Impermanence is the only constant, always at work, creating and destroying and making things we deem impossible possible. And when those things occur, many people are devastated, which they probably wouldn’t have been if they were open to the possibility of the worst happening.

Instead, they would have prepared themselves. And so, a degree of reasonable pessimism is probably our best bet, as opposed to sticking our heads in the sand like ostriches ‘optimistically’ pretending that everything will be fine.

(2) You use the situation advantageously

We could call it ‘denialism’ or ‘baseless optimism’. An empty optimism, often based on rumours, isn’t the correct answer to our terrible mental health. The yearning for liberation, disappointments about the future, and unwillingness to work with the present proves fatal.

Regardless of how unfortunate, accepting our current situation grants us the opportunity to find meaning in those circumstances. And so, we’re able to use the situation to our advantage, for example, as a means of growing personally or strengthening our resilience.

We could also use our circumstances to benefit other people, for instance, by helping those struck by a similar tragic fate.

How, to pose the question differently, can life retain its potential meaning despite its tragic aspects? After all, “saying yes to life despite everything,” to use the phrase in which the title of a German book that life is potentially meaningful under any conditions, even those which are most miserable.

(3) You appreciate, positive outcomes

So, while optimism may be pleasurable in the short-term, pessimism could secure an overall better experience in the future, as negative but reasonable expectations may prepare us better for any fate. Also, baseless optimism can be pretty dangerous, generating false hopes for the future and grave (even deadly) disappointment.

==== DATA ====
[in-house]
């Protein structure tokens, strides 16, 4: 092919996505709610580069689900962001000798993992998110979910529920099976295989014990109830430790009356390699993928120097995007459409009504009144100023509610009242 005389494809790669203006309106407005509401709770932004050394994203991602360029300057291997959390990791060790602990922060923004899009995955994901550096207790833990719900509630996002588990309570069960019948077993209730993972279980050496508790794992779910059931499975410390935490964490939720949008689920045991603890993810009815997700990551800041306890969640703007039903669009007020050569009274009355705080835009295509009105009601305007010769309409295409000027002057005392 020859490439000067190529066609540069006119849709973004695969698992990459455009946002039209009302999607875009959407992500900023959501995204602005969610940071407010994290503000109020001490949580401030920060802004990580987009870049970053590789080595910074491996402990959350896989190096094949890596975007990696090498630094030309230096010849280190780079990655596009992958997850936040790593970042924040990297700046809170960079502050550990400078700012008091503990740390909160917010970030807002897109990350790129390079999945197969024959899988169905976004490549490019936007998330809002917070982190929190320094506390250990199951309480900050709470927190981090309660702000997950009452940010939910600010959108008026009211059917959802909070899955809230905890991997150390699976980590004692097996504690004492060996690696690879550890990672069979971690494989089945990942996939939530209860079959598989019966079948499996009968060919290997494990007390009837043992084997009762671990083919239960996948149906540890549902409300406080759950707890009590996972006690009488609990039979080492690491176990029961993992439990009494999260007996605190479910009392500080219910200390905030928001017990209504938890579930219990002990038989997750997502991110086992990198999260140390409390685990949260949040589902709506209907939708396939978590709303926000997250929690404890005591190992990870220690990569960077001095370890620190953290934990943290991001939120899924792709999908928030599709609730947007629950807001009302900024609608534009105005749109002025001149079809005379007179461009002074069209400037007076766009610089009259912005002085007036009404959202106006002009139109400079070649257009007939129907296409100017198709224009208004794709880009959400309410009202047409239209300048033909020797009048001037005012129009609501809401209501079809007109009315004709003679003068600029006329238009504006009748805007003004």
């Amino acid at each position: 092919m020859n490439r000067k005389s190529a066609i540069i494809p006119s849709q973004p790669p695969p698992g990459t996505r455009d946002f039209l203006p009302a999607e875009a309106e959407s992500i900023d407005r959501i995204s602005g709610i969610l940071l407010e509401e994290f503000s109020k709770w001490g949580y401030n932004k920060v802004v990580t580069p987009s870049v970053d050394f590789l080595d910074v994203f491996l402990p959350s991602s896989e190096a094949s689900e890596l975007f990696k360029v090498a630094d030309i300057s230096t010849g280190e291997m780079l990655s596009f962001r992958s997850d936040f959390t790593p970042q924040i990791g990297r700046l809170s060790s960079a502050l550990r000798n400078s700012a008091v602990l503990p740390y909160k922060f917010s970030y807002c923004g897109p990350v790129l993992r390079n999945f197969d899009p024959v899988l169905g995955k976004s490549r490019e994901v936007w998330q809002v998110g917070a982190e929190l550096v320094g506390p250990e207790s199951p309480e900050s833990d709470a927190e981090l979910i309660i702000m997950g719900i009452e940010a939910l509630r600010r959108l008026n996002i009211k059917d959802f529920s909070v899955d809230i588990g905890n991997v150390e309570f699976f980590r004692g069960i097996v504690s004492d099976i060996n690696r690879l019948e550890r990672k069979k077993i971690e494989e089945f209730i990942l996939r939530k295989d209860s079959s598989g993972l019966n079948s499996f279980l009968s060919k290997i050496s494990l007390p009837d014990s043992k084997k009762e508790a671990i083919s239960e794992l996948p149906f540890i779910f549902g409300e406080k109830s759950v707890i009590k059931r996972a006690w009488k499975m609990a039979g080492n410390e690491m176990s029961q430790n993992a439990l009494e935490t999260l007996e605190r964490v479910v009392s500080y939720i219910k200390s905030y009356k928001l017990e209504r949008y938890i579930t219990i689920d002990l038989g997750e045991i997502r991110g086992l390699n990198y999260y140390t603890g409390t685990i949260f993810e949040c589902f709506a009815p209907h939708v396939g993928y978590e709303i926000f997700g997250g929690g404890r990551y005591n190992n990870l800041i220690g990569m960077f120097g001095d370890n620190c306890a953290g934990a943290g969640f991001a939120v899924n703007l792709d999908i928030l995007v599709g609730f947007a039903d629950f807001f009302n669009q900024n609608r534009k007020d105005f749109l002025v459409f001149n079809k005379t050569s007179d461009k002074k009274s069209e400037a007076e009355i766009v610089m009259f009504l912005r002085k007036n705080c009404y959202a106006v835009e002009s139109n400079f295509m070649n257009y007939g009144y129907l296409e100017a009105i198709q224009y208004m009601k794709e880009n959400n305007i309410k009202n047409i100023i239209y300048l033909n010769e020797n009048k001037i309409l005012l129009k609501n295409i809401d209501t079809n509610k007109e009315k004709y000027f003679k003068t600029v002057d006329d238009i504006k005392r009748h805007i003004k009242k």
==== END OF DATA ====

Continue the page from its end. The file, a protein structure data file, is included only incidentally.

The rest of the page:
Just give a pause and think, of you are already determined about the best possible results out there to work out for you like a blessing obliged to you. How would you promote celebrating the achievement of real success?
Not only you would find it hard to express the pleasure of accomplishment, but also you would certainly remain unaware of the feeling of self-satisfaction and fulfilment. And, fulfilment is something, without which you could never justify the meaning of happiness for yourself.

Moreover, with a picture-perfect kind of success in the back of the mind, no one could be mindful enough to appreciate the success you tend to receive. Because, with the particularly appreciative of the outcome; p simply got what he expected, nothing more, nothing less.

Positive thinking had been perceived incorrectly a lot of times. The faith surrounding the idea of thinking positive is somehow failing. Unfortunately, everyone had begun to adopt the habit of optimism to ignore the reality of their life. Excessive positive thinking is putting the optimum in a box.




I am besides being a self-help writer and podcaster am a lawyer as well. I sense an intense inclination towards the power of words; their placing, usage moreover the power of interpretation they possess in law as well as philosophy. My writings are an outcome of great mind processing, notion understanding, and articulation skills as I write: – Concrete and straightforward, – Therapy and self-help, and – Professional and guidance.